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2.4: Kinetic Energy

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    Using expressions for \(v_{mp}\), \(v_{ave}\), or \(v_{rms}\), it is fairly simple to derive expressions for kinetic energy from the expression

    \[E_{kin} = \dfrac{1}{2} mv^2 \nonumber \]

    It is important to remember that there will be a full distribution of molecular speeds in a thermalized sample of gas. Some molecules will be traveling faster and some more slowly. It is also important to recognize that the most probable, average, and RMS kinetic energy terms that can be derived from the Kinetic Molecular Theory do not depend on the mass of the molecules (Table 2.4.1). As such, it can be concluded that the average kinetic energy of the molecules in a thermalized sample of gas depends only on the temperature. However, the average speed depends on the molecular mass. So, for a given temperature, light molecules will travel faster on average than heavier molecules.

    Table 2.4.1: Kinetic Properties of a Thermalized Ensemble (i.e., follows Maxwell-Boltzmann Distribution)
    Property Speed Kinetic Energy
    Most probable \( \sqrt{\dfrac{2k_bT}{m}}\) \(k_BT\)
    Average \( \sqrt{\dfrac{8k_bT}{\pi m}}\) \(\dfrac{4k_BT}{\pi}\)
    Root-mean-square \( \sqrt{\dfrac{3k_bT}{m}}\) \( \dfrac{3}{2} k_BT\)

    The Ideal Gas Law

    The expression for the root-mean-square molecular speed can be used to show that the Kinetic Molecular model of gases is consistent with the ideal gas law. Consider the expression for pressure

    \[ p =\dfrac{N_{tot}m}{3V} \langle v \rangle^2 \nonumber \]

    Replacing \(\langle v \rangle^2\) with the square of the RMS speed expression yields

    \[ p = \dfrac{N_{tot}m}{3V} \left( \dfrac{3k_BT}{m}\right) \nonumber \]

    which simplifies to

    \[ p = \dfrac{N_{tot}k_BT}{V} \nonumber \]

    Noting that Ntot = n∙NA, where n is the number of moles and NA is Avogadro’s number

    \[ p = \dfrac{nN_Ak_BT}{V} \nonumber \]


    \[ pV = nN_Ak_BT \nonumber \]

    Finally, noting that \(N_A∙k_B = R\)

    \[ pV = nRT \nonumber \]

    That’s kind of cool, no? The only assumptions (beyond the postulates of the Kinetic Molecular Theory) is that the distribution of velocities for a thermalized sample of gas is described by the Maxwell-Boltzmann distribution law. The next development will be to use the Kinetic Molecular Theory to describe molecular collisions (which are essential events in many chemical reactions.)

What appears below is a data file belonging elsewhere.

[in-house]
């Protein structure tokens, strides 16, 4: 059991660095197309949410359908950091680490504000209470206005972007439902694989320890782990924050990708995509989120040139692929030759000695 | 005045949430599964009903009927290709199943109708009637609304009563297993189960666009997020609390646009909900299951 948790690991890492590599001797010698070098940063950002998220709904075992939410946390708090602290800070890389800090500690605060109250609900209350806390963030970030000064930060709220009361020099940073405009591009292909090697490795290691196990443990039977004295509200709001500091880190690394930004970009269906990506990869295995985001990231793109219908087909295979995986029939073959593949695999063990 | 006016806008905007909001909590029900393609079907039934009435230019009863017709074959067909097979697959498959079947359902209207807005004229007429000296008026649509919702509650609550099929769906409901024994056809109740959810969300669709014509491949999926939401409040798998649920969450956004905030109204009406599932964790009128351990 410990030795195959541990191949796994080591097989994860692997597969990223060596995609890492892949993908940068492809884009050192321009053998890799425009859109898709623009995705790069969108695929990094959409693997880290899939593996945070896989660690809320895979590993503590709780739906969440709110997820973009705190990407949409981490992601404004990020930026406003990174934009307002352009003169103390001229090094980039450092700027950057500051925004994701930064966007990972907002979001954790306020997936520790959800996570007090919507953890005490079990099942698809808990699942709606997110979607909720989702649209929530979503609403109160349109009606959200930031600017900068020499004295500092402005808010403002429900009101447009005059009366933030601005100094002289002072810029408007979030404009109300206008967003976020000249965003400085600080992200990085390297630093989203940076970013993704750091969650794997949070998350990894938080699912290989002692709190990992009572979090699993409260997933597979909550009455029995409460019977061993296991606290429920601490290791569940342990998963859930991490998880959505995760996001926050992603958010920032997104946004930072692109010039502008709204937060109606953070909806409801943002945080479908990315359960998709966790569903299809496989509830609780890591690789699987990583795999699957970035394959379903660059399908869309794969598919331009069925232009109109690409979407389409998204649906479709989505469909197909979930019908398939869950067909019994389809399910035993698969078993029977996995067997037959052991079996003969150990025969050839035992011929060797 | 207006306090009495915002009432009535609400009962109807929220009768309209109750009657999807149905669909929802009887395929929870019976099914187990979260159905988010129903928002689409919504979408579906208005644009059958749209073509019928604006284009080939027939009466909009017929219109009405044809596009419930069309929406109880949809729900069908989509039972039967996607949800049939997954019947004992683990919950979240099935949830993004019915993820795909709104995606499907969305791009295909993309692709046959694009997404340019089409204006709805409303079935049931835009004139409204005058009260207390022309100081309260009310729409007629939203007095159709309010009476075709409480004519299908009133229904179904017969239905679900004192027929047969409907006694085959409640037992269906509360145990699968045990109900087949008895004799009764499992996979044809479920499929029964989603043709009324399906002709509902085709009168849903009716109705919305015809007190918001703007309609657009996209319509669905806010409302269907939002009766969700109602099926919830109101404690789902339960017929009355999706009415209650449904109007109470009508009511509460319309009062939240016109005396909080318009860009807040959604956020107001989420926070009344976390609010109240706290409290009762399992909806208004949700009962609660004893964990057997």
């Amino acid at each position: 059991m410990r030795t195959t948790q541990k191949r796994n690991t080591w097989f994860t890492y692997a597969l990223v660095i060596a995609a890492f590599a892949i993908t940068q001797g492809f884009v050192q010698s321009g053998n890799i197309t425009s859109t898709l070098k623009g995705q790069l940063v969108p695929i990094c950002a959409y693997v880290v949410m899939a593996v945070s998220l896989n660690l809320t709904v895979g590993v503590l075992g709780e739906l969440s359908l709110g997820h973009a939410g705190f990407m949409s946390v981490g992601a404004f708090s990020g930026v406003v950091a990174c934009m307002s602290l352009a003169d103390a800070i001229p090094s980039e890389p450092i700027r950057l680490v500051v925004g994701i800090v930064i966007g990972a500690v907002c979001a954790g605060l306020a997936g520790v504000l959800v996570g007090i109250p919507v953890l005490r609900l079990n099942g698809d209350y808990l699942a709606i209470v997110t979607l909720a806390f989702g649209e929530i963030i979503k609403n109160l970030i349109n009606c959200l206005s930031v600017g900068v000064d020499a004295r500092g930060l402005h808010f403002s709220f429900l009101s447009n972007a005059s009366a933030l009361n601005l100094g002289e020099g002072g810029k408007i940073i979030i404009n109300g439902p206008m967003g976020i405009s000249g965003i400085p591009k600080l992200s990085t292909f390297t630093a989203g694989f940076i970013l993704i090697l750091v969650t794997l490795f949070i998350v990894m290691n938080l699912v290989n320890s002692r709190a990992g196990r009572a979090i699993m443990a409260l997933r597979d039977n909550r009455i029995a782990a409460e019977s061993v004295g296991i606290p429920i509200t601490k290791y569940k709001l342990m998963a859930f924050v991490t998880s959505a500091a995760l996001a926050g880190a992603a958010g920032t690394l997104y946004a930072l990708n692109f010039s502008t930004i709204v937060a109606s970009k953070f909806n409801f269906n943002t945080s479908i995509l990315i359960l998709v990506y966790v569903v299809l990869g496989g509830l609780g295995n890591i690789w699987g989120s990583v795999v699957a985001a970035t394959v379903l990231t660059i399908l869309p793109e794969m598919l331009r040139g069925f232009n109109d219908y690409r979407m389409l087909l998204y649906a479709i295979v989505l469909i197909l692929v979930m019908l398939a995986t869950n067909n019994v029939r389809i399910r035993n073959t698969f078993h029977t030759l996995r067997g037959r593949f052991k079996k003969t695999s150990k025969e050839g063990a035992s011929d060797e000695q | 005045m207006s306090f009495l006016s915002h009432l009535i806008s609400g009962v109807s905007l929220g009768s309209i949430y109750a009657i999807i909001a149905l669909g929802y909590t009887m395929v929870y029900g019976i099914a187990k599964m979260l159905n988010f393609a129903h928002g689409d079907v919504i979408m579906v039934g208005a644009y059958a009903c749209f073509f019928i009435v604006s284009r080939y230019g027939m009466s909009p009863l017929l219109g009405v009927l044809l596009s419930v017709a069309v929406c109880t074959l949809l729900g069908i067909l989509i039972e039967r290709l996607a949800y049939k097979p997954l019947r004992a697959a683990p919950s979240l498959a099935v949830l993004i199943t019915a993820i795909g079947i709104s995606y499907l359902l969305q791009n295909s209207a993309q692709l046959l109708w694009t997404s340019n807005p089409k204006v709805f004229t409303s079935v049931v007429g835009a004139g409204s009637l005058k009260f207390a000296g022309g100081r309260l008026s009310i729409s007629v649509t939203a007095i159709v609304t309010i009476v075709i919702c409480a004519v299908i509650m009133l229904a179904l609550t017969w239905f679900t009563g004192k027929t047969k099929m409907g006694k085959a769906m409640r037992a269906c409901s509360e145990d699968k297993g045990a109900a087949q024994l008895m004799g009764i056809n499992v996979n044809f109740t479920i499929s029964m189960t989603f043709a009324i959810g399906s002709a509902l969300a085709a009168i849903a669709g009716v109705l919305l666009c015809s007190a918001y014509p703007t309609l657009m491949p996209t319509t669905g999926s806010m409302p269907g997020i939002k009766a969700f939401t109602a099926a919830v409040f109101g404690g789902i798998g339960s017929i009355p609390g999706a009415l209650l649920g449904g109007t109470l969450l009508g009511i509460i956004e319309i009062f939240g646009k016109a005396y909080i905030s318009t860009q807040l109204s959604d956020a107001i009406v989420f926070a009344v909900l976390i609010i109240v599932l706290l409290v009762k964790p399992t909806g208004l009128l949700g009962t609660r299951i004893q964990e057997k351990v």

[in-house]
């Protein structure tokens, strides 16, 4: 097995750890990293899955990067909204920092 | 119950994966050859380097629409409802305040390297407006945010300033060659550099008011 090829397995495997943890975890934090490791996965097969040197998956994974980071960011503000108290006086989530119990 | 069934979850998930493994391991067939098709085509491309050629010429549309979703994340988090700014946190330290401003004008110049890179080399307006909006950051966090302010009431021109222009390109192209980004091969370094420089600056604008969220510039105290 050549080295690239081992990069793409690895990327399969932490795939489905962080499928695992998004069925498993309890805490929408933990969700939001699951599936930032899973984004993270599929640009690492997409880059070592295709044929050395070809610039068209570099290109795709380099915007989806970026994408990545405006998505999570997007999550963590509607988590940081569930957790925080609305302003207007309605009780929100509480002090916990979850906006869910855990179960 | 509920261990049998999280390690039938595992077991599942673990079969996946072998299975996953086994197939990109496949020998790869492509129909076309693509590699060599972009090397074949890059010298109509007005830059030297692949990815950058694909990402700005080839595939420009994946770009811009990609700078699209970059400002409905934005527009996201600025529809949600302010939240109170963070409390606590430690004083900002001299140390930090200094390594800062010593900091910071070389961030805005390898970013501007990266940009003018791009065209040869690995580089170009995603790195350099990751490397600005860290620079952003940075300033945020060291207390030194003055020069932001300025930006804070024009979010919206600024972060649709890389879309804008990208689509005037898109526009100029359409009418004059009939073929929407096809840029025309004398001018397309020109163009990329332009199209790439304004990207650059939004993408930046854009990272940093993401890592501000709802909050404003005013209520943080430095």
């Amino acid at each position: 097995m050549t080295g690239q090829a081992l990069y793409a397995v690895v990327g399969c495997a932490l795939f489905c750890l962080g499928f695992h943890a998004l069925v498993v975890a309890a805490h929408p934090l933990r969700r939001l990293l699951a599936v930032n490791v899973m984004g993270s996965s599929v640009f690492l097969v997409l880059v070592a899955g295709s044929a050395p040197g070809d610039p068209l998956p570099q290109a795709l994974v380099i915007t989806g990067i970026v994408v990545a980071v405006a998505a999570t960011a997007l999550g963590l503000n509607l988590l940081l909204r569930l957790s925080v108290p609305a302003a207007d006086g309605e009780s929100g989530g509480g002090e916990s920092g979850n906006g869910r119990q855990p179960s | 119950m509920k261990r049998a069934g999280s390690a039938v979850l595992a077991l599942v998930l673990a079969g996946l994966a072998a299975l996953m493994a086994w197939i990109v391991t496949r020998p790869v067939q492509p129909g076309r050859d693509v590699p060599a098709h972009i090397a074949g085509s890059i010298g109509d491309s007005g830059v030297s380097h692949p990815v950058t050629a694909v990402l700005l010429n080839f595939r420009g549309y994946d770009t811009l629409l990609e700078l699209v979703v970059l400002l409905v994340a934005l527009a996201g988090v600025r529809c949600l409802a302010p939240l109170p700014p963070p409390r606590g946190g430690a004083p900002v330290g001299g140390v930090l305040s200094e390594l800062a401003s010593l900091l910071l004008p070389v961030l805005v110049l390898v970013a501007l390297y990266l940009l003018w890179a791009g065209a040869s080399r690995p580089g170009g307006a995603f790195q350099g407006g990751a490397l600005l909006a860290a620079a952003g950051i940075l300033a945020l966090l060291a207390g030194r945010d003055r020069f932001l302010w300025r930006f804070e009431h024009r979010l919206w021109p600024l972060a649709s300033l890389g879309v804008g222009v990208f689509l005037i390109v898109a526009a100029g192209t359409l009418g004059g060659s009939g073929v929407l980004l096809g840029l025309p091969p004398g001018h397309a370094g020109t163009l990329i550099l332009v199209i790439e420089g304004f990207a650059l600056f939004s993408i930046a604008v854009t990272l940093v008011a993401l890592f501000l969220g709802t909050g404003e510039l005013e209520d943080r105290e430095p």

Collisions with the Wall

    In the derivation of an expression for the pressure of a gas, it is useful to consider the frequency with which gas molecules collide with the walls of the container. To derive this expression, consider the expression for the “collision volume”.

    \[V_{col} = v_x \Delta t\ \cdot A \nonumber \]

    All of the molecules within this volume, and with a velocity such that the x-component exceeds vx (and is positive) will collide with the wall. That fraction of molecules is given by

    \[ N_{col} = \dfrac{N}{V} \dfrac{\langle v \rangle \Delta t \cdot A}{2} \nonumber \]

    and the frequency of collisions with the wall per unit area per unit time is given by

    \[Z_w = \dfrac{N}{V} \dfrac{\langle v \rangle}{2} \nonumber \]

    In order to expand this model into a more useful form, one must consider motion in all three dimensions. Considering that

    \[\langle v \rangle = \sqrt{\langle v_x \rangle +\langle v_y \rangle +\langle v_z \rangle} \nonumber \]

    and that

    \[\langle v_x \rangle = \langle v_y \rangle =\langle v_z \rangle \nonumber \]

    it can be shown that

    \[ \langle v \rangle = 2 \langle v_x \rangle \nonumber \]


    \[ \langle v_x \rangle = \dfrac{1}{2} \langle v \rangle \nonumber \]

    and so

    \[Z_w = \dfrac{1}{4} \dfrac{N}{V} \langle v \rangle \nonumber \]

    The factor of N/V is often referred to as the “number density” as it gives the number of molecules per unit volume. At 1 atm pressure and 298 K, the number density for an ideal gas is approximately 2.5 x 1019 molecule/cm3. (This value is easily calculated using the ideal gas law.) By comparison, the average number density for the universe is approximately 1 molecule/cm3.

    This page titled 2.4: Kinetic Energy is shared under a CC BY-NC-SA 4.0 license and was authored, remixed, and/or curated by Patrick Fleming.